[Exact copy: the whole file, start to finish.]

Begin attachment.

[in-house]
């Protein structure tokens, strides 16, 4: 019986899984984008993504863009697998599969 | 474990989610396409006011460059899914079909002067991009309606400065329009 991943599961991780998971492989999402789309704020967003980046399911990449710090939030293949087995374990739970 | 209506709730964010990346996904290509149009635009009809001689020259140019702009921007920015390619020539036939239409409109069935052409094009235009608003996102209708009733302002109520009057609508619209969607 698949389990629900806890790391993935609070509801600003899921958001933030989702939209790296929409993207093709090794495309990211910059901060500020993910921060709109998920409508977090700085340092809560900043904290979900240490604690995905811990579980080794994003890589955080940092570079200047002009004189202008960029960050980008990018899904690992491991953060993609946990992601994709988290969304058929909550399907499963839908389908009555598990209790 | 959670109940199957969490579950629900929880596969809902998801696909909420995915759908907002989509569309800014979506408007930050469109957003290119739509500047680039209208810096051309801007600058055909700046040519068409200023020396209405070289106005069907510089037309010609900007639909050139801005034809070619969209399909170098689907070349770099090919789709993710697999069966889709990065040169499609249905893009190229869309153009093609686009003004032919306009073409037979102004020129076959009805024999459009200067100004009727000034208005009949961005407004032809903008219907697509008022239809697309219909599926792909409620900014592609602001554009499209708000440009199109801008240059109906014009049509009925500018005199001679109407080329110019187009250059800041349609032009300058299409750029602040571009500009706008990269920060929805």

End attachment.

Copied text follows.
[in-house]
């Protein structure tokens, strides 16, 4: 019986899984984008993504863009697998599969 | 474990989610396409006011460059899914079909002067991009309606400065329009 991943599961991780998971492989999402789309704020967003980046399911990449710090939030293949087995374990739970 | 209506709730964010990346996904290509149009635009009809001689020259140019702009921007920015390619020539036939239409409109069935052409094009235009608003996102209708009733302002109520009057609508619209969607 698949389990629900806890790391993935609070509801600003899921958001933030989702939209790296929409993207093709090794495309990211910059901060500020993910921060709109998920409508977090700085340092809560900043904290979900240490604690995905811990579980080794994003890589955080940092570079200047002009004189202008960029960050980008990018899904690992491991953060993609946990992601994709988290969304058929909550399907499963839908389908009555598990209790 | 959670109940199957969490579950629900929880596969809902998801696909909420995915759908907002989509569309800014979506408007930050469109957003290119739509500047680039209208810096051309801007600058055909700046040519068409200023020396209405070289106005069907510089037309010609900007639909050139801005034809070619969209399909170098689907070349770099090919789709993710697999069966889709990065040169499609249905893009190229869309153009093609686009003004032919306009073409037979102004020129076959009805024999459009200067100004009727000034208005009949961005407004032809903008219907697509008022239809697309219909599926792909409620900014592609602001554009499209708000440009199109801008240059109906014009049509009925500018005199001679109407080329110019187009250059800041349609032009300058299409750029602040571009500009706008990269920060929805």